On the other hand, God’s gentle care and sacrificial love seems to point to a more ‘subjective’ quality of God. But is that to say that God is a push-over or that He compromises His own nature? No way! The Scriptures are clear that God is not mocked, He does not change and there is none like Him!

Not only do we mis-understand the nature of God in these ways, we also can mis-represent Him in these same ways. We can seek to be so pure and undefiled above all else (not ‘of’ the world, but unfortunately also not ‘in’ it!) that we have little or no effect on it. Purity and holiness is vital and important, but that purity and holiness needs to be seen by the impure and un-holy world we live in. This means we cannot retreat into our ‘Christian’ corner of the world.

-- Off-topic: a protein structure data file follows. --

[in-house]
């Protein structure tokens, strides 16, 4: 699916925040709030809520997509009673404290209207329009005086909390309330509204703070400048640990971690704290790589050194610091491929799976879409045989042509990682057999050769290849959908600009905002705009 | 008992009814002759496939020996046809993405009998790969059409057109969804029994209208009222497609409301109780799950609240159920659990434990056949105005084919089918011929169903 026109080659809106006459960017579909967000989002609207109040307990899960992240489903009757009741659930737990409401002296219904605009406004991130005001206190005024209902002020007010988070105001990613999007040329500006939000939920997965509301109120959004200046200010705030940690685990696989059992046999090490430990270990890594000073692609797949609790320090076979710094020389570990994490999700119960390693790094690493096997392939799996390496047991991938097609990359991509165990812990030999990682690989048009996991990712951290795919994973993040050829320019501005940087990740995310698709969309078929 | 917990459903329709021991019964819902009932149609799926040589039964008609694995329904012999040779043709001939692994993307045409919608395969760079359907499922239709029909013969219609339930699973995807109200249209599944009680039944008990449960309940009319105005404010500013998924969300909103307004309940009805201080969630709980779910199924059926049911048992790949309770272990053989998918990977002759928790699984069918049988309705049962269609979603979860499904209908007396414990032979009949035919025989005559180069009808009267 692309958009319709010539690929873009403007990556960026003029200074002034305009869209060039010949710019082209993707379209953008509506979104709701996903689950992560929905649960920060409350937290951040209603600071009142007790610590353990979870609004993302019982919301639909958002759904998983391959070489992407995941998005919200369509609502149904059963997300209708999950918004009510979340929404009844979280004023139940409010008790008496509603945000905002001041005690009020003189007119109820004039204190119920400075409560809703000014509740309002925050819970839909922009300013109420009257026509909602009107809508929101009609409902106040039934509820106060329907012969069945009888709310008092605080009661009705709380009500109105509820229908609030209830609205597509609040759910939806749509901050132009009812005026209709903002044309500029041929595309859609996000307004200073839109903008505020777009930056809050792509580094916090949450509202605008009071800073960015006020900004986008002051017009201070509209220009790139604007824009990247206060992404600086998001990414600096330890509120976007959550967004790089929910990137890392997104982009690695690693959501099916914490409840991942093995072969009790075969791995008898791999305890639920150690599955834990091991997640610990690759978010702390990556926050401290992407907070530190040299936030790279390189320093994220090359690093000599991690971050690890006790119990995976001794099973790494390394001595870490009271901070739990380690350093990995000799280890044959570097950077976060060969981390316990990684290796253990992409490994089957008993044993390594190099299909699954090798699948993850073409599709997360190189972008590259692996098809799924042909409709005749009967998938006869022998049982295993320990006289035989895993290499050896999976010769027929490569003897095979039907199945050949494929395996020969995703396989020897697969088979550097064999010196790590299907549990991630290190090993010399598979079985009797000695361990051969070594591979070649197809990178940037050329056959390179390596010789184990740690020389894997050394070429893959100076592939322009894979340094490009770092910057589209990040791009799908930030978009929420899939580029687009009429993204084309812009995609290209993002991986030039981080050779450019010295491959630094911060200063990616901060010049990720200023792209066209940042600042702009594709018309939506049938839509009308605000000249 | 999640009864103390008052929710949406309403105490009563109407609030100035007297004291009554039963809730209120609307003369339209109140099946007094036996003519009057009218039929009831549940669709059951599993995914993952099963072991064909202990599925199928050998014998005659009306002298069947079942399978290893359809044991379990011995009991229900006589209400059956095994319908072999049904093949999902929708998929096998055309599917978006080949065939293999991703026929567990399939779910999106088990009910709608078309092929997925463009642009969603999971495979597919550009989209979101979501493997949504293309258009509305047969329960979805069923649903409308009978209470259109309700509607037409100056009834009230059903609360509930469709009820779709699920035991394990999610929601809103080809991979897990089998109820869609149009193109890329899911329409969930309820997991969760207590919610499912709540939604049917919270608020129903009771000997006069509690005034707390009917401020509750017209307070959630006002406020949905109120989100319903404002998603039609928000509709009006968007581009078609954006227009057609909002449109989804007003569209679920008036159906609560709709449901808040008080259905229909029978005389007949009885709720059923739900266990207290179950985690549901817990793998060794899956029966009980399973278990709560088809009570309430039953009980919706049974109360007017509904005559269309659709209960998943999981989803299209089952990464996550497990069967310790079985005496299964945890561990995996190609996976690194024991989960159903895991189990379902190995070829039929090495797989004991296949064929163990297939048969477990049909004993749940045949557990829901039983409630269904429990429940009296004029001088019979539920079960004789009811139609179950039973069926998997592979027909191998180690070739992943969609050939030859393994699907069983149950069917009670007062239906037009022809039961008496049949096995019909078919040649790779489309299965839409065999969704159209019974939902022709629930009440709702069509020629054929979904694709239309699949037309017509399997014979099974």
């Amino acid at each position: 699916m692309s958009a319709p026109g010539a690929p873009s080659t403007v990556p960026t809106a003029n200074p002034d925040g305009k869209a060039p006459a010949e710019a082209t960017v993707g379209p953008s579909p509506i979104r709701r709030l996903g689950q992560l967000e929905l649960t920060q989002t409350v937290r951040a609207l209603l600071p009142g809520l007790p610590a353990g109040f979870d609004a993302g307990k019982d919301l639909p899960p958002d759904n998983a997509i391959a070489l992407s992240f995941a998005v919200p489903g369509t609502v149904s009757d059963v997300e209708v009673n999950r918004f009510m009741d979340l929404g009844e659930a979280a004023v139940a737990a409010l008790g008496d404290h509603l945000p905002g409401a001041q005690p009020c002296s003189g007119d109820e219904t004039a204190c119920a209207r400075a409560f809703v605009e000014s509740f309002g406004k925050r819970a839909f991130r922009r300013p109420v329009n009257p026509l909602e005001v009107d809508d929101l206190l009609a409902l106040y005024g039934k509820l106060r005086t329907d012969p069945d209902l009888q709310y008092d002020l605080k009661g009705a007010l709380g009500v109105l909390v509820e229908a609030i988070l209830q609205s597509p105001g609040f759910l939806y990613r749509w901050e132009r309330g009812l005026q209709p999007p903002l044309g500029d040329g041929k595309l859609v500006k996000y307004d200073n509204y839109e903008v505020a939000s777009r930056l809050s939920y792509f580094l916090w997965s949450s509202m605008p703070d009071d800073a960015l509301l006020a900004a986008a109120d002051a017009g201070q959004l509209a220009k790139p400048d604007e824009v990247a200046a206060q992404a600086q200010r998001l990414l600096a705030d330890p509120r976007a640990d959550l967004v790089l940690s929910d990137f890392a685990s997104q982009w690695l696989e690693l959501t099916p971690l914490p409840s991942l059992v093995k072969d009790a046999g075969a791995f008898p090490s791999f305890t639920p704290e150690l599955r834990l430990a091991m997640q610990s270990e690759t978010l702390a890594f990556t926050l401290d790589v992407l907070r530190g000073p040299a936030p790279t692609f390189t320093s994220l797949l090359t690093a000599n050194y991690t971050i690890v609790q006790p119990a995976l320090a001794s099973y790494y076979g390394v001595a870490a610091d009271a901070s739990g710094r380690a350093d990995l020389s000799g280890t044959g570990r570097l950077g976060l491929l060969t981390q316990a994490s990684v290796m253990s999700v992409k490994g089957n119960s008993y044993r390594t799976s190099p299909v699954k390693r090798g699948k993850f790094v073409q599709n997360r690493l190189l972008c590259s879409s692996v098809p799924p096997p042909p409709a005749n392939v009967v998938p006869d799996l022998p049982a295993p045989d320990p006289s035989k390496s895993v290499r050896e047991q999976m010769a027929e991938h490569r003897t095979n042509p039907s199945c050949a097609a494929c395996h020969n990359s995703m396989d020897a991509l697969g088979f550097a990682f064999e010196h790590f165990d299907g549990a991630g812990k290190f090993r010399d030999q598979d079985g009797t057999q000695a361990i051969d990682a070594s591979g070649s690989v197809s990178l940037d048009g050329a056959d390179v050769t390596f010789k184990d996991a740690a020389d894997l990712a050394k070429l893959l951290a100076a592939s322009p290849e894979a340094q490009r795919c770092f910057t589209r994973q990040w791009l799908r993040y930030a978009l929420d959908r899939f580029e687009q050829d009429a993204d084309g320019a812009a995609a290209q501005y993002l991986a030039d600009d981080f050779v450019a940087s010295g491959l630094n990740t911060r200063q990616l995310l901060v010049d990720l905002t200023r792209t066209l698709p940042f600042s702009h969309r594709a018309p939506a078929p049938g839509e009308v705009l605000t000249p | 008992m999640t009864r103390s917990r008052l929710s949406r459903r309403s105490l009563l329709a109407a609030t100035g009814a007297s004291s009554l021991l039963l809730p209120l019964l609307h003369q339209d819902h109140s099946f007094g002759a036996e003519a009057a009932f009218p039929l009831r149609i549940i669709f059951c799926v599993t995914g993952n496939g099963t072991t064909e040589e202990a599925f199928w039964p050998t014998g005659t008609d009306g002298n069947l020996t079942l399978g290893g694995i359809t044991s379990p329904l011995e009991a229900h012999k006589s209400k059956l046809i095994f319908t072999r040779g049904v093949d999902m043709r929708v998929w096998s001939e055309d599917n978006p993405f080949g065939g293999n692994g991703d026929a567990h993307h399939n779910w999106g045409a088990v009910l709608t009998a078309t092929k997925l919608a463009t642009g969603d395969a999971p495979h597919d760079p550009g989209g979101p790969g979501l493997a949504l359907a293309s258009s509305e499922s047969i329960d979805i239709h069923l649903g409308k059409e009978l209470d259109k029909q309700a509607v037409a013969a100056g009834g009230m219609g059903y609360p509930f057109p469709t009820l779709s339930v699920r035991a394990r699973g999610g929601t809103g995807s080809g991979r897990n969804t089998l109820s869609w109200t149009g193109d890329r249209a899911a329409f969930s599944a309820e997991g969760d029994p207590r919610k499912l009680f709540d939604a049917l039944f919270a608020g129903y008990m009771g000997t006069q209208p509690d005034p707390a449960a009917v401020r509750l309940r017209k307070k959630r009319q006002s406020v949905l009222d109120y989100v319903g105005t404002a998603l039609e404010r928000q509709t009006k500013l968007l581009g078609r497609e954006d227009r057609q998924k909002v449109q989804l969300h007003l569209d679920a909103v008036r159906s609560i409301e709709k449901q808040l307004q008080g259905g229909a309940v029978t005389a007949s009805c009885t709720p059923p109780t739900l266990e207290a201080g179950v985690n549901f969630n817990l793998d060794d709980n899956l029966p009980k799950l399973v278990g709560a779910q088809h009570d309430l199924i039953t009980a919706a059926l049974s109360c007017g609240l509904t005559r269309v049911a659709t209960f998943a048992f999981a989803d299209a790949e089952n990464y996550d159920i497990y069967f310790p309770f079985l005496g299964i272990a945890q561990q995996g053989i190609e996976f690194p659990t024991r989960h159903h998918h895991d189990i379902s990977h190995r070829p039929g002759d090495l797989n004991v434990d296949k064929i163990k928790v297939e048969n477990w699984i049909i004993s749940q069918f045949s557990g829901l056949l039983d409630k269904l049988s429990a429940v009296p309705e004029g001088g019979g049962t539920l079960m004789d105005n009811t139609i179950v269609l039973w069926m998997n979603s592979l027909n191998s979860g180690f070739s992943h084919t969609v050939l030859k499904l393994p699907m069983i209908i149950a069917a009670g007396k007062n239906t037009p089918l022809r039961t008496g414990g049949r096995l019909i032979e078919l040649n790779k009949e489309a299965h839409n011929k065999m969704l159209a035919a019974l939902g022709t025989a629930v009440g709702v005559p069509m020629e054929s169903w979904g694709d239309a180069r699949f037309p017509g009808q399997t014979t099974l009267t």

Also, we can seek to be so ‘relevant’ in the world (‘in’ the world, but also unfortunately ‘of’ it), that we end up being just like it, and therefore have little or no effect on it once again. We must speak in the world’s language and meet them where they are at, but all the while taking care that we are imitating Christ, not the world. How can we expect the world to care about our hope when we dream, plan, spend and consume just like the rest of the world?

I think of two verses that could be seen as contradictory, but aren’t – especially in this light. The first is the ‘objective’ 1 John 2:15; Do not love the world, nor the things of this world.” The second is the ‘subjective’ John 3:16; “For God so loved the world, that He gave His only begotten Son…” It’s not either/or. It’s both.

May we love God as God loves the world. In objectivity, may we see the ‘other-ness’ of the ‘world’ not as a threat to escape from, but as a field to work in. In subjectivity, may we seek interaction with the world not in order to imitate it, but in order to influence it.